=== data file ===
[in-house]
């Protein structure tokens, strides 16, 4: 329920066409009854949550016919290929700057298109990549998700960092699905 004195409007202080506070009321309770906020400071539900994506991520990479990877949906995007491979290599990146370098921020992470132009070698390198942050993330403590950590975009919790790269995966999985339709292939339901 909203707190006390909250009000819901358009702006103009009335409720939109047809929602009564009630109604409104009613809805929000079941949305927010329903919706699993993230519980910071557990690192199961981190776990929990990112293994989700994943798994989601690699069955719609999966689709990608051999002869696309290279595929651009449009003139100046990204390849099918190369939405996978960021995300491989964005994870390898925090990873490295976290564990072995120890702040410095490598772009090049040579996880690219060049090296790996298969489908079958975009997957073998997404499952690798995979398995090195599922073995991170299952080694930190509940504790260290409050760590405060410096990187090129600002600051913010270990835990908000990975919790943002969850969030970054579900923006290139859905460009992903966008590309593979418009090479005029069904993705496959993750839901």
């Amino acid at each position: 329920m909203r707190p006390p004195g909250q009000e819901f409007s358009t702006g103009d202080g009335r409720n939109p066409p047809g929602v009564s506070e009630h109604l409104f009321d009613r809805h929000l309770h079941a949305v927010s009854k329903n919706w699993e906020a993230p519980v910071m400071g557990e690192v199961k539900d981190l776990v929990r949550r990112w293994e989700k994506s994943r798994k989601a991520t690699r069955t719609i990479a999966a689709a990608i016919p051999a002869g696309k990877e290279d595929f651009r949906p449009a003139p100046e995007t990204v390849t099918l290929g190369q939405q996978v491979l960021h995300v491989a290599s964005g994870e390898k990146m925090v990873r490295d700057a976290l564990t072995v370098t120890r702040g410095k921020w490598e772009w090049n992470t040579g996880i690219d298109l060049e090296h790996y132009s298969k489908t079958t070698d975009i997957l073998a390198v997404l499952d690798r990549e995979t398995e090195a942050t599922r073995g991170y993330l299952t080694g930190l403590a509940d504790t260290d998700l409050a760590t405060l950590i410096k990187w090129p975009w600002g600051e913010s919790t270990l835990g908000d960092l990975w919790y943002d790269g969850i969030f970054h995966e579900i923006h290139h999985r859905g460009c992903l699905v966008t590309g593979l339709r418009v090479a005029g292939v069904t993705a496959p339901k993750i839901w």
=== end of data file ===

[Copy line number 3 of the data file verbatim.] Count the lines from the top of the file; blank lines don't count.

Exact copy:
């Amino acid at each position: 329920m909203r707190p006390p004195g909250q009000e819901f409007s358009t702006g103009d202080g009335r409720n939109p066409p047809g929602v009564s506070e009630h109604l409104f009321d009613r809805h929000l309770h079941a949305v927010s009854k329903n919706w699993e906020a993230p519980v910071m400071g557990e690192v199961k539900d981190l776990v929990r949550r990112w293994e989700k994506s994943r798994k989601a991520t690699r069955t719609i990479a999966a689709a990608i016919p051999a002869g696309k990877e290279d595929f651009r949906p449009a003139p100046e995007t990204v390849t099918l290929g190369q939405q996978v491979l960021h995300v491989a290599s964005g994870e390898k990146m925090v990873r490295d700057a976290l564990t072995v370098t120890r702040g410095k921020w490598e772009w090049n992470t040579g996880i690219d298109l060049e090296h790996y132009s298969k489908t079958t070698d975009i997957l073998a390198v997404l499952d690798r990549e995979t398995e090195a942050t599922r073995g991170y993330l299952t080694g930190l403590a509940d504790t260290d998700l409050a760590t405060l950590i410096k990187w090129p975009w600002g600051e913010s919790t270990l835990g908000d960092l990975w919790y943002d790269g969850i969030f970054h995966e579900i923006h290139h999985r859905g460009c992903l699905v966008t590309g593979l339709r418009v090479a005029g292939v069904t993705a496959p339901k993750i839901w």